Like sea turtles and birds, dolphins and other marine mammals are extremely vulnerable to the effects of oil. There are 35,000 to 45,000 bottlenose dolphins in the Gulf of Mexico, one of the largest populations of dolphins off the coast of the U.S.
Unlike fish, dolphins need to come to the surface frequently to breathe. When they surface, they may come in contact with the oil slick that now covers thousands of square miles of the Gulf of Mexico.
Dolphins are smooth-skinned, hairless mammals with extremely sensitive skin—even more sensitive than human skin. Oil can cause chemical burns or skin irritation.
Dolphins may inhale oil and oil vapor. This may lead to damage of the airways, lung ailments, mucous membrane damage, or even death.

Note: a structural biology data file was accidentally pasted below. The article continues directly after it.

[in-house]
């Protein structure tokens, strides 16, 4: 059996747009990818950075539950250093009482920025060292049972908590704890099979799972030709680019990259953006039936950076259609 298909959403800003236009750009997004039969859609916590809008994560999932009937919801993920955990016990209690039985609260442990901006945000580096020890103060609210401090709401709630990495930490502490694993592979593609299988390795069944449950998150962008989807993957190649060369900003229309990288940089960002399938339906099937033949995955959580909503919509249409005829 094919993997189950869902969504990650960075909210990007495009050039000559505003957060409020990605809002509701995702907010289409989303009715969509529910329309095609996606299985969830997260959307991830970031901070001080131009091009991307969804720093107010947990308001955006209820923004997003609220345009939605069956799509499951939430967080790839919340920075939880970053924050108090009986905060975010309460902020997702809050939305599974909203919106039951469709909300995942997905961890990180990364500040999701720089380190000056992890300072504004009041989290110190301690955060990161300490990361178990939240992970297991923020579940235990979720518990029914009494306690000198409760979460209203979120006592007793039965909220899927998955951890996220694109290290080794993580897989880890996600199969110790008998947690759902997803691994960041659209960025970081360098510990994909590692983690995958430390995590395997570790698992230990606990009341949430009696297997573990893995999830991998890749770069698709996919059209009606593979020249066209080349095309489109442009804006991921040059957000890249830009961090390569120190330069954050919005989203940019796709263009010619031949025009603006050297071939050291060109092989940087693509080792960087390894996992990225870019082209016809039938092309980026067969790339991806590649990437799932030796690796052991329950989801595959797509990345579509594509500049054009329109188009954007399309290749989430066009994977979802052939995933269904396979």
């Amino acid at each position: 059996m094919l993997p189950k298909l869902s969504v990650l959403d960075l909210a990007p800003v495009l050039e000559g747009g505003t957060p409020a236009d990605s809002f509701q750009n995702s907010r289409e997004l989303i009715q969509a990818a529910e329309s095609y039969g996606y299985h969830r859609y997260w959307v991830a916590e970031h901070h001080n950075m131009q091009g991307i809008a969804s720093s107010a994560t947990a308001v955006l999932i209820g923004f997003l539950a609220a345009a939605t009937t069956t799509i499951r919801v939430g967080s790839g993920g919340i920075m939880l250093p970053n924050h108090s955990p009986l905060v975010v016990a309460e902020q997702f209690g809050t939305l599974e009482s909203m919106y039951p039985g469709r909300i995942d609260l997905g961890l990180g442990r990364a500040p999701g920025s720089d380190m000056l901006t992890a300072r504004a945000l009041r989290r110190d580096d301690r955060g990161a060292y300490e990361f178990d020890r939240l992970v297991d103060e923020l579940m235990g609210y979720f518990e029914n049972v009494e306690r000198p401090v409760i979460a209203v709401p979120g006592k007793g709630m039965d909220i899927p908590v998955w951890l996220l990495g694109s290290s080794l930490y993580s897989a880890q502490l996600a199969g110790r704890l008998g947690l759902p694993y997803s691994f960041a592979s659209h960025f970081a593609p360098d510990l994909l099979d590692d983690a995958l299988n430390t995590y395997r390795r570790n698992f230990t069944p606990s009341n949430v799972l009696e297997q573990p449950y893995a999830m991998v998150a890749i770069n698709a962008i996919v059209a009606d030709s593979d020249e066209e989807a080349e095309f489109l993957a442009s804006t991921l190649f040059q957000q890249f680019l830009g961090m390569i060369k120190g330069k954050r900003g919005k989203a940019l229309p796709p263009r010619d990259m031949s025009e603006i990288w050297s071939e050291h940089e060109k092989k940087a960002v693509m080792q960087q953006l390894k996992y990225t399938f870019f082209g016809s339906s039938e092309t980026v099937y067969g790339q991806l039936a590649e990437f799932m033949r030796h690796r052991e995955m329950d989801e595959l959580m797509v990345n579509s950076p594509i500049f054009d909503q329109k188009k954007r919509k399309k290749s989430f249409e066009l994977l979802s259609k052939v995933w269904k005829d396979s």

Oil may damage a dolphin’s eyes, which can cause ulcers, conjunctivitis, and blindness, making it difficult for them to find food, and sometimes causing starvation.
Ingesting oil can cause ulcers or internal bleeding.
Oil can impair a dolphin’s immune system and may cause secondary fungal or bacterial infections.
Oil may move up through the food chain as dolphins eat contaminated prey. Dolphins feed on fish and squid and spend much of their time in waters close to shore.
Dolphin calves may be poisoned as they can absorb oil through their mothers’ milk
Dolphins may experience stress and behavioral changes due to oil exposure.
Marine mammals are our closest relatives in the ocean—it’s heartbreaking that we have fouled their habitats and are potentially poisoning large numbers of these beautiful and intelligent animals. You can help by donating to The Institute for Marine Mammal Studies, Gulfpost, MS
Most of this information in this post is from Effects of Maritime Oil Spills on Wildlife, on the Australian government website